is the same as:

((people find("Fred")) firstName) greet("George")


In addition to getters, you can also define setter methods. Like getters, setters are just regular methods, but they have special syntax to make them look like assignment. You define a setter like so:

def (this is Person) name = (name is String)
    print("Set name to " + name + "...")

The = followed by a pattern tells Magpie that you're defining a setter. We can call the above setter:

person name = "Fred"

A setter may also have a right argument:

def (this is Contact) phoneNumber(type is String) = (number is String)
    print("Set " + type + " number to " + number)

jenny phoneNumber("Home") = "867-5309"

Magpie tries to roll as much behavior under method calls as possible and getters and setters are a good example of that. It's worth noting that everything that looks like a getter or setter is just a method call. When you're accessing fields in a class, you're just calling getter and setter methods that have automatically created implementations.


In addition to setters, Magpie has one more little bit of extra syntax for method calls. To make working with collection-like objects easier, it provides indexer methods. These are essentially methods whose name is []. The left argument appears before the brackets, and the right argument is inside them.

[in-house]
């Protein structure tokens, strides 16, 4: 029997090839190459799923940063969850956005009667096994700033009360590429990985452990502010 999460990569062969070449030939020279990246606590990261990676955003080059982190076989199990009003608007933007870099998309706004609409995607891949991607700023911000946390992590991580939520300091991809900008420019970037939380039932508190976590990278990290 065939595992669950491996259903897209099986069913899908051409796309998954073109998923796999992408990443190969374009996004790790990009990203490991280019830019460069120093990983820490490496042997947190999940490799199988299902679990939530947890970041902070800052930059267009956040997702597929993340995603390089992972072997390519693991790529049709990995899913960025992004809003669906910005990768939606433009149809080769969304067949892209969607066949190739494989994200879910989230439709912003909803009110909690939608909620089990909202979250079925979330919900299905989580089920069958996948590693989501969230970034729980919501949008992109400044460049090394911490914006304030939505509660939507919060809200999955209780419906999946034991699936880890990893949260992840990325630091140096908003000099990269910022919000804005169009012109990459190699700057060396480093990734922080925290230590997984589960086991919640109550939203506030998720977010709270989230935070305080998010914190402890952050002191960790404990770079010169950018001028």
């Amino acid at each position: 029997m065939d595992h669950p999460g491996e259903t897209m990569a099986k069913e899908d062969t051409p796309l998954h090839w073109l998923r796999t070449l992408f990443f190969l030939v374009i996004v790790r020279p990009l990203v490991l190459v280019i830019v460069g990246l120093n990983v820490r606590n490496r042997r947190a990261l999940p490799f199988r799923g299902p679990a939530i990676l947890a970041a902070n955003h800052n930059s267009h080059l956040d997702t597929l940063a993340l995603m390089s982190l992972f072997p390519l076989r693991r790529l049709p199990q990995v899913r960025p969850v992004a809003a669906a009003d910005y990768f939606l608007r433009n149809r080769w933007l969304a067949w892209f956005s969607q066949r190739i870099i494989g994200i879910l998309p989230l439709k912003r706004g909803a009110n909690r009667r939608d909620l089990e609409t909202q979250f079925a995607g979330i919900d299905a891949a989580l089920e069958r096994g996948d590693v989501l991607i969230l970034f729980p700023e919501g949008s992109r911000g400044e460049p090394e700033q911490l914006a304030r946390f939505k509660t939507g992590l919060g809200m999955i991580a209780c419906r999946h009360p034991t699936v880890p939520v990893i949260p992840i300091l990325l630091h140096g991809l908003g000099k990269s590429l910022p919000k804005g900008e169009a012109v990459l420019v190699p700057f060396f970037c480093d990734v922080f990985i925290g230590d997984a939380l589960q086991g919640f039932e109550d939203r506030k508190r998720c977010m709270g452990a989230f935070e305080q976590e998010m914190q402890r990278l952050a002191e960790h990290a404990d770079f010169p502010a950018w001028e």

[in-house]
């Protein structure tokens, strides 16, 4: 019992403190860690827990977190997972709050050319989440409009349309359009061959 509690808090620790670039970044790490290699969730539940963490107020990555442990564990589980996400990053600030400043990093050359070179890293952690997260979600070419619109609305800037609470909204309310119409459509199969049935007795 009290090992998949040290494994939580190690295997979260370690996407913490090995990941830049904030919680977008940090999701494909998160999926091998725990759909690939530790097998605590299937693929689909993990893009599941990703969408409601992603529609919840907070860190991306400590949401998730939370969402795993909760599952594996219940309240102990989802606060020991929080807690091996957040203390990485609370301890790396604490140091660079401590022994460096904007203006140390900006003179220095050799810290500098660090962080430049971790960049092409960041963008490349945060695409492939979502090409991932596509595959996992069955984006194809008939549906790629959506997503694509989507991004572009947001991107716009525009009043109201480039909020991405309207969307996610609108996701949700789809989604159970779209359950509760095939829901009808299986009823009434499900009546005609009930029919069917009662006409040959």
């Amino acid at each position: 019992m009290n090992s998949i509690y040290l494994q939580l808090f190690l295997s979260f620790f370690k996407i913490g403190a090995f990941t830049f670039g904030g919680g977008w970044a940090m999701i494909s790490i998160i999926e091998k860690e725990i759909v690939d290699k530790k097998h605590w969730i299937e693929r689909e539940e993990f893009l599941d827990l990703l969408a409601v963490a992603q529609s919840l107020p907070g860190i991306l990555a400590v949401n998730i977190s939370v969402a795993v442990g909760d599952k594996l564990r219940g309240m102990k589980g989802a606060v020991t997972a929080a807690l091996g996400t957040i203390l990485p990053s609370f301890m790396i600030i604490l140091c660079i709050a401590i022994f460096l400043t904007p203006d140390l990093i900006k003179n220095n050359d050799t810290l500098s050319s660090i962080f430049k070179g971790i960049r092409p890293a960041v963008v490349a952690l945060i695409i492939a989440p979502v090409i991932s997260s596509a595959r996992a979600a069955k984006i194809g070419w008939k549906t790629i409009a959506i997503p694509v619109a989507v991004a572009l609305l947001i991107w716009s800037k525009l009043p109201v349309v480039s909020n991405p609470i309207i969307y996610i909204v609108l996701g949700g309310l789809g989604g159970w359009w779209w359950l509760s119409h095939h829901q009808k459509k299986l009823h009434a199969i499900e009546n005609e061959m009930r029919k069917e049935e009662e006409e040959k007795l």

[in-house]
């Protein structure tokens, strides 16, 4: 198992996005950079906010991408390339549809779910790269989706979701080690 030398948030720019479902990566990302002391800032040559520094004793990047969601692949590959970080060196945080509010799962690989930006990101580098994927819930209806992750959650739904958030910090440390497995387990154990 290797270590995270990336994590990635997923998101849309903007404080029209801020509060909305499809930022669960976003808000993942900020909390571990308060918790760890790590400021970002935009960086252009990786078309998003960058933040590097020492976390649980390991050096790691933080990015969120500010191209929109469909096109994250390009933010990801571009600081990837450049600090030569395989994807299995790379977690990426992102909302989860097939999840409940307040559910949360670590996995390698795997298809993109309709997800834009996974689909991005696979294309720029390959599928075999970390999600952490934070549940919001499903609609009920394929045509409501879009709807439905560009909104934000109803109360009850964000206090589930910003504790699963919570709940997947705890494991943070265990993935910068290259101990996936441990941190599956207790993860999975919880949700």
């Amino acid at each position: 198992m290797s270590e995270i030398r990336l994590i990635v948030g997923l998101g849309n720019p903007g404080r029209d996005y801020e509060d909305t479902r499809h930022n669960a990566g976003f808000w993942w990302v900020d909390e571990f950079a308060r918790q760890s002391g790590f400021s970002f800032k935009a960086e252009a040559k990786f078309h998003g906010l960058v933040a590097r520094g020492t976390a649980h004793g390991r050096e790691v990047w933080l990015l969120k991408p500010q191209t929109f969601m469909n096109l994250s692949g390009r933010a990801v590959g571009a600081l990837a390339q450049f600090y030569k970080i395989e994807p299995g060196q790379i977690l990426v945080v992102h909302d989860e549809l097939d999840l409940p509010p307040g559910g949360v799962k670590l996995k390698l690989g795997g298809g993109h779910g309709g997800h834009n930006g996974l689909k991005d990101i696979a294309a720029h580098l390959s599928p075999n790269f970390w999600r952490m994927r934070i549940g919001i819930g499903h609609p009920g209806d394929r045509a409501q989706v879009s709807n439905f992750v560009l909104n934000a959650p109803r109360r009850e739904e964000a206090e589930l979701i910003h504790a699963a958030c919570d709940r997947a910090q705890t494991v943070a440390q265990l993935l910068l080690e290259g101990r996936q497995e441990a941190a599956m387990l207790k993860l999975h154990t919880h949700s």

Here, we're accessing an element from some list variable by calling an indexer method. The left argument is list and the right argument is 2. Aside from their syntax, there is nothing special about indexers. They're just methods like any other and you're free to define your own indexers, like so:

def (this is String)[index is Int]
    this substring(index, 1)

Here, we've defined an indexer on strings that takes a number and returns the character at that index (as a string). As you'd expect, the right argument can also be a record:

defclass Grid
    val width is Int
    val height is Int
    val cells is List

def (this is Grid)[x is Int, y is Int]
    cells[y * width + x]

Here we've defined a Grid class that represents a 2D array of cells. It includes an indexer for getting the cell at a given coordinate. You can call it like this:

val cell = grid[2, 3]

You can also define indexer setters which combines the syntax of those:

def (this is Grid)[x is Int, y is Int] = (value)
    cells[y * with + x] = value

grid[2, 3] = "some value"

Method Scope